Morrison’s own-brand champagne for £ 18 beats supermarket competitors like M & S and Waitrose and Moët & Chandon in the blind taste test for £ 36 – while Aldi’s was the worst
- Morrison’s Adrien Chopin Brut champagne, £ 18, led the expert lead panel
- The judges described the soda as “golden champagne with steamed apple aromas”.
- The top prize was narrowly missed by the £ 20 bottle from the Waitrose brand
- Both supermarkets beat Moet & Chandon, Lanson and Veuve Clicquot
Buyers don’t have to break the bank for the best bottle of Christmas fizz this year as Morrison’s own-brand Champagne beat its famous French rivals in a blind taste test.
The 18-pound bottle of Morrison’s Adrien Chopin Brut champagne exceeded Which? Proof that you can get your hands on top-notch festive fizzy drinks for less than £ 20.
The jury described the soda as “golden champagne with steamed apple aromas, rich aromas and a hint of sweetness”.
Missing out on the top spot, but a Which? The best buy for itself was Waitrose’s Brut Champagne, which came in second with 79 percent.
The £ 18 bottle of Morrison’s Adrien Chopin Brut champagne (left) topped Which? Proof that you can get your hands on a top notch festive soda for less than £ 20.
That what? The panel of experts praised its “ripe red apples and apple blossoms” character, which makes it an ideal party fizz.
But not quite achievable in third place. Which? The best purchase status was Moet & Chandons Imperial Brut Champagne with a score of 78 percent.
It has been described as a pleasure to drink because of its “candied notes, mild aromas, crisp acidity and cashew nut finish”. However, one expert called it “a little boring,” which at 36 pounds could disappoint.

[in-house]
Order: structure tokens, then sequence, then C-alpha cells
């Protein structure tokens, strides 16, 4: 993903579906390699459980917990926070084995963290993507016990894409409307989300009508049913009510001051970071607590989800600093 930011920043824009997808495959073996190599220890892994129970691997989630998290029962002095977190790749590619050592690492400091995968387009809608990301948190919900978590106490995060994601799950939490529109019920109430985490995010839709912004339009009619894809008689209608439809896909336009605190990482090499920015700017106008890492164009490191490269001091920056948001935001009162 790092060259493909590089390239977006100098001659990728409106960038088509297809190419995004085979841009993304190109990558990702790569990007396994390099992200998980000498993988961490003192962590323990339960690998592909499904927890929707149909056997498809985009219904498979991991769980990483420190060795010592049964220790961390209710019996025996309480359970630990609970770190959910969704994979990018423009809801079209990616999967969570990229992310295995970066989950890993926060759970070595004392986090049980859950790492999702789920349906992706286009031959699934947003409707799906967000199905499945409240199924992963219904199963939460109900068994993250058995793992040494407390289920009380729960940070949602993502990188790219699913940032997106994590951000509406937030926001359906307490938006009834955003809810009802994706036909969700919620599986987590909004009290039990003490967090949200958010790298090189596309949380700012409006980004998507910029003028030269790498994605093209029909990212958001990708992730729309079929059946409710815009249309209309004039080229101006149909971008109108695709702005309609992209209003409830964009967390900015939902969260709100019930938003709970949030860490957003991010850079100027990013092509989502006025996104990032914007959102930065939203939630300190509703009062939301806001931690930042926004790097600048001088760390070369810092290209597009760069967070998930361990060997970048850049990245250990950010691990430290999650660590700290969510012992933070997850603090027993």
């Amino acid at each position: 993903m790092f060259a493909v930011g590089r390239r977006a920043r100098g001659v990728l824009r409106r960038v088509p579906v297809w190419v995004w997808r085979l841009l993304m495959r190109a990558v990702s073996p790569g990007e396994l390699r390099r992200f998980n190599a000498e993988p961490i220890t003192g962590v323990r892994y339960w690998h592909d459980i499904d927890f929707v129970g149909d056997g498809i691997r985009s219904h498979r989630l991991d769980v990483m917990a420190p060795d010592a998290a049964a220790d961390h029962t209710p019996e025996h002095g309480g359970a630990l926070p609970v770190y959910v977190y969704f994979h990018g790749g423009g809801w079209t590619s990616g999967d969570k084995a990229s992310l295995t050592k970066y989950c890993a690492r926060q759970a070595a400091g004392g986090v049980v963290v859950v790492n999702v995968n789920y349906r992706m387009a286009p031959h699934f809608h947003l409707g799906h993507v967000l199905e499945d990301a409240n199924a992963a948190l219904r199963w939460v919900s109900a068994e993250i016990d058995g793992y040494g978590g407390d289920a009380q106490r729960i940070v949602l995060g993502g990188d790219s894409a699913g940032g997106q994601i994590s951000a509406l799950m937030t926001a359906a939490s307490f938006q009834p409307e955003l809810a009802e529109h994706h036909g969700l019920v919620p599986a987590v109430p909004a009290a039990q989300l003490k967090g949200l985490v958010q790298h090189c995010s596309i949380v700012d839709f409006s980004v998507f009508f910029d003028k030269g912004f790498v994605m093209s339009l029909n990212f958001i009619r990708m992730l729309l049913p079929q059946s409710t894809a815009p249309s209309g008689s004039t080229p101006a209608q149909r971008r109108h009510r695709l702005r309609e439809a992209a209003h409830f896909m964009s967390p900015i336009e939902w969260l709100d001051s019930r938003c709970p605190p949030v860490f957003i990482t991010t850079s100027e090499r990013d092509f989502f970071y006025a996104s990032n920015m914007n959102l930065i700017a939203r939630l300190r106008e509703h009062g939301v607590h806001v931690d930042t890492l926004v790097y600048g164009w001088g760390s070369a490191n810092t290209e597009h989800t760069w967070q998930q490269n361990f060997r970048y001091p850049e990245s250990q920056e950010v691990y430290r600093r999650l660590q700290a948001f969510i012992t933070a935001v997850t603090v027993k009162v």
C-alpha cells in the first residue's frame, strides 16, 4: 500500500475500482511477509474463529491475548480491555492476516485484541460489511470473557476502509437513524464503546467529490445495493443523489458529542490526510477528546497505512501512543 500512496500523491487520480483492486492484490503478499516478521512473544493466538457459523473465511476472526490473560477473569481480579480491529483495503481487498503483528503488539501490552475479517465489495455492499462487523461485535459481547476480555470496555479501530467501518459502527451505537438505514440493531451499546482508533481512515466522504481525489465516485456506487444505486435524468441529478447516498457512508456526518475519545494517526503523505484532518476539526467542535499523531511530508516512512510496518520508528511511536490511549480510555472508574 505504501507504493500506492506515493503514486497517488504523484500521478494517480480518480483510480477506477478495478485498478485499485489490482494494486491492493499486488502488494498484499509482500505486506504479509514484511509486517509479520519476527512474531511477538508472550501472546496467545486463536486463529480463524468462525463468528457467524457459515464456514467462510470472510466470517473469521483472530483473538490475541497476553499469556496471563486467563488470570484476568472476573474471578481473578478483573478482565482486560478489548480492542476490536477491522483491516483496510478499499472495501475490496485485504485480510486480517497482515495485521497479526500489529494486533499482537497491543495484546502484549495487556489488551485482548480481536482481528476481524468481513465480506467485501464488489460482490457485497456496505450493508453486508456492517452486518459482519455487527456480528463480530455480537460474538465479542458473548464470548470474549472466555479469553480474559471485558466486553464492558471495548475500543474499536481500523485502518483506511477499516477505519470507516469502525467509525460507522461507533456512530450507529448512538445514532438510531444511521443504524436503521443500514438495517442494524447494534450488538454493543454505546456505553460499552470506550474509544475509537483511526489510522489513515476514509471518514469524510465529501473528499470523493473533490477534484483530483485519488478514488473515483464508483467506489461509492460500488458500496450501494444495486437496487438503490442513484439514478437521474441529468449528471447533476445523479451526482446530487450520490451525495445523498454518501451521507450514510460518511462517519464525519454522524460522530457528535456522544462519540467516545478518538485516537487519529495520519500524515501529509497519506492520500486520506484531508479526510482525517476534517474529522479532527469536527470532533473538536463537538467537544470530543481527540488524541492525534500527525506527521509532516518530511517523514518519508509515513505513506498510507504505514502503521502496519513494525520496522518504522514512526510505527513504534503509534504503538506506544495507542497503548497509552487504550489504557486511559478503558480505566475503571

Sainsburys Landric Champagne Brut was also rated at a solid 78 percent with 25 pounds.
The Best Buy status was only just missed, which delights experts with its “citric acid and its roasted, nutty aftertaste”. However, its only critic was of the opinion that there was a lack of fruit with a slightly bitter finish.
At the bottom of the table was Aldis Philizot et Fils organic champagne, which only achieved a 67 percent rating, and was summarized by a panelist as “Wishy Washy”.
But not quite achievable in third place. Which? The best purchase status was Moet & Chandons Imperial Brut Champagne with a score of 78 percent (left). Sainsburys Landric Champagne Brut was also rated at a solid 78 percent with 25 pounds
Harry Rose, editor of Which? The magazine said: “Your Christmas celebrations may be a little more reserved this year, but there is no need to get into the bubbly weather and we are delighted that you can enjoy the best bubbly this season for just £ 18.
“Regardless of whether you opt for excellent champagne at an affordable price or want to pay a little more for a premium brand, our expert tips will ensure that nothing is missing in everything you do this year.”
Some bubbly budgets have also achieved a respectable rating.
The cheapest of the 18 guys in the survey were Lidl’s Brut Champagne Comte de Senneval at £ 12.50 and Aldi’s Brut Veuve Monsigny at £ 13.
Both achieved a score of 74 percent.
Lanson’s Le Black Label Brut, at £ 33, scored 72 percent (left), while M&S Louis Vertay Brut Champagne, at £ 17, scored 74 percent
Sainsbury’s champagne “Taste the Difference Blanc De Noirs” (21 GBP) was also 74 percent. The judges praised the “delicious aroma with a citrus-fruity palate” and the champagne from M & S Louis Vertay Brut (£ 17) and £ 20 Delacourt Brut champagne, which was praised as “citric, crispy and roasted but balanced”.
They beat Tesco’s best Premium Cru Brut champagne at £ 20 and Asda’s Special Louis Bernard Premier Cru.
Tesco and Asda also scored higher than Veuve Clicquot’s Brut Yellow Label Champagne at £ 35 and Lanson’s Le Black Label Brut at £ 33, 73% and 72% respectively.
The Veuve Clicquot has been described as “too ambitious for some” with “brisk lemon notes”, while the Lanson has been praised for “herbal aromas” but has been criticized as “a little undefined”.